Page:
The dusky gopher frog, also known as the Mississippi gopher frog, has been on the endangered species list since 2001. It is now considered to be critically endangered, just one step away from being completely extinct in the wild. The Mississippi Sandhill Crane National Wildlife Refuge in Gautier has released over a thousand dusky gopher frogs into the wild since May in the hopes of allowing the species to repopulate. On Friday, June 12th, the refuge released a batch of 56 of them, making the total number 1,074. The frog population originated in Saucier, Harrison County, but was relocated to the refuge in order to allow oversight and eventual release into the wild.
Shrinking wet-pine savannah to blame for depopulation of gopher frogs.
The gopher frogs are threatened mainly not by their numerous natural predators, but by a rapidly shrinking ecosystem. According to Melissa Perez, a ranger at Sandhill Crane, the savannah that the refuge is located on is itself endangered and shrinking. This is a most unfortunate occurrence to ecologists, as the refuge is now home to two critically endangered species- the gopher frogs and the Mississippi sandhill crane that became the refuge’s namesake.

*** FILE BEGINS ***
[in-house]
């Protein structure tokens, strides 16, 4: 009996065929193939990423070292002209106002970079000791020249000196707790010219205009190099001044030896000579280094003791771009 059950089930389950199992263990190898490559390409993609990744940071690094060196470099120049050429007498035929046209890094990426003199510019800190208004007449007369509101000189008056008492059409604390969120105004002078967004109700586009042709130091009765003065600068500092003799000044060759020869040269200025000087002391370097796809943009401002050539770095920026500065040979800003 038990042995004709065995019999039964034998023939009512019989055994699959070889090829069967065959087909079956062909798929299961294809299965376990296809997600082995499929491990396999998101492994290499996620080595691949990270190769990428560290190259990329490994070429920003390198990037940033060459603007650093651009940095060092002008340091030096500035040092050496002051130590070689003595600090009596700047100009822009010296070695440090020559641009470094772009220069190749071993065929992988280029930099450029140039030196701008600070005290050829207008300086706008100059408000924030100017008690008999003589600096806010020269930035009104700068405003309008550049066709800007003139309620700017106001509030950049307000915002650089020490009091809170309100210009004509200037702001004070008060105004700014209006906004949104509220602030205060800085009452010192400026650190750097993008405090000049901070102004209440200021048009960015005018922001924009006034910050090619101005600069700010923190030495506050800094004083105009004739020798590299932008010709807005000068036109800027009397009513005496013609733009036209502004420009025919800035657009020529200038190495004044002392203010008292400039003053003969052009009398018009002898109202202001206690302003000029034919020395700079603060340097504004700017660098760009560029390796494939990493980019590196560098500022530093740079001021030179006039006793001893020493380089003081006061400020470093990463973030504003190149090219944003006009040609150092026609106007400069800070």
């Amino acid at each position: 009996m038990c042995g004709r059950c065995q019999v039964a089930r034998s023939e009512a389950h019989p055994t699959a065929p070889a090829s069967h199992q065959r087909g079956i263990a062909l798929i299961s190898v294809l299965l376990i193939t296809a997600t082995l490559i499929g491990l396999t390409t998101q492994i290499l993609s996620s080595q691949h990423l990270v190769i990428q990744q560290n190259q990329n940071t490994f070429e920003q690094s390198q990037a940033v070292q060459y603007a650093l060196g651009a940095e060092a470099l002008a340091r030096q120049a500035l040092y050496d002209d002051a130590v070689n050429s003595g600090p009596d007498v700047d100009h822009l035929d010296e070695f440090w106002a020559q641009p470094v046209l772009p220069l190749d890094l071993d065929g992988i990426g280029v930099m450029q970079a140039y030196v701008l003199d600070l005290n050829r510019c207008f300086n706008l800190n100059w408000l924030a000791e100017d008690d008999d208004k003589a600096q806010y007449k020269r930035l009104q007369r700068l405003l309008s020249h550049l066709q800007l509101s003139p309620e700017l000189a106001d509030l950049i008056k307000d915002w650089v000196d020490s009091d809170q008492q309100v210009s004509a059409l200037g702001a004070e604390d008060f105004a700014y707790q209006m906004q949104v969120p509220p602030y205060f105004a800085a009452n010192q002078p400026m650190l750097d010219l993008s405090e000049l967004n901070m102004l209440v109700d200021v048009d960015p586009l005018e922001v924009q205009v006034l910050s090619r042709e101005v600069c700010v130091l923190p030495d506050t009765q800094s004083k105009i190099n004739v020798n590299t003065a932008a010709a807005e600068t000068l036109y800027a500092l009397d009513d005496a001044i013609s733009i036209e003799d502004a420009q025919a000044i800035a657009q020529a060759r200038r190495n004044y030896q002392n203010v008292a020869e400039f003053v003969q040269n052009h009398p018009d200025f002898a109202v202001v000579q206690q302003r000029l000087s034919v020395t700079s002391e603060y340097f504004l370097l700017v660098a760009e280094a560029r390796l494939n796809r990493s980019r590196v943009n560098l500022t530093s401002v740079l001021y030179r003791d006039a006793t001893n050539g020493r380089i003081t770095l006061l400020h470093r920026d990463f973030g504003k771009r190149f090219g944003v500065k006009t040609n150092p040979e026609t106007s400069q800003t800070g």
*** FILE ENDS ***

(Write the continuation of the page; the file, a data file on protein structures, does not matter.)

Frogs are hatched in Saucier, monitored at Sandhill Crane, then released into wild.
The gopher frogs being saved at the wildlife refuge hatched in Saucier, a few miles away. While in the tadpole stage, they’re transferred to the refuge, where they’re split up and placed into one of fifty tanks containing simulated natural habitat materials- water, pine straw, and sweet gum leaves. Once they reach adulthood and become frogs, they are fitted with tracking devices on their left legs, taken to Vancleave, Mississippi, and turned loose. The tracking devices will be used to monitor the frogs’ progress, though any measurable success is a few years off.
Success or failure of amphibians’ relocation won’t be known for a while.
While the gopher frogs’ relocation process only takes a few months from hatching to release, it will be a few years before any progress can be gauged. Male specimens become mature reproductively at the age of just one, but the females don’t reach fertility until between two and four years of age. Therefore, the earliest signs of success or failure are at least two years away.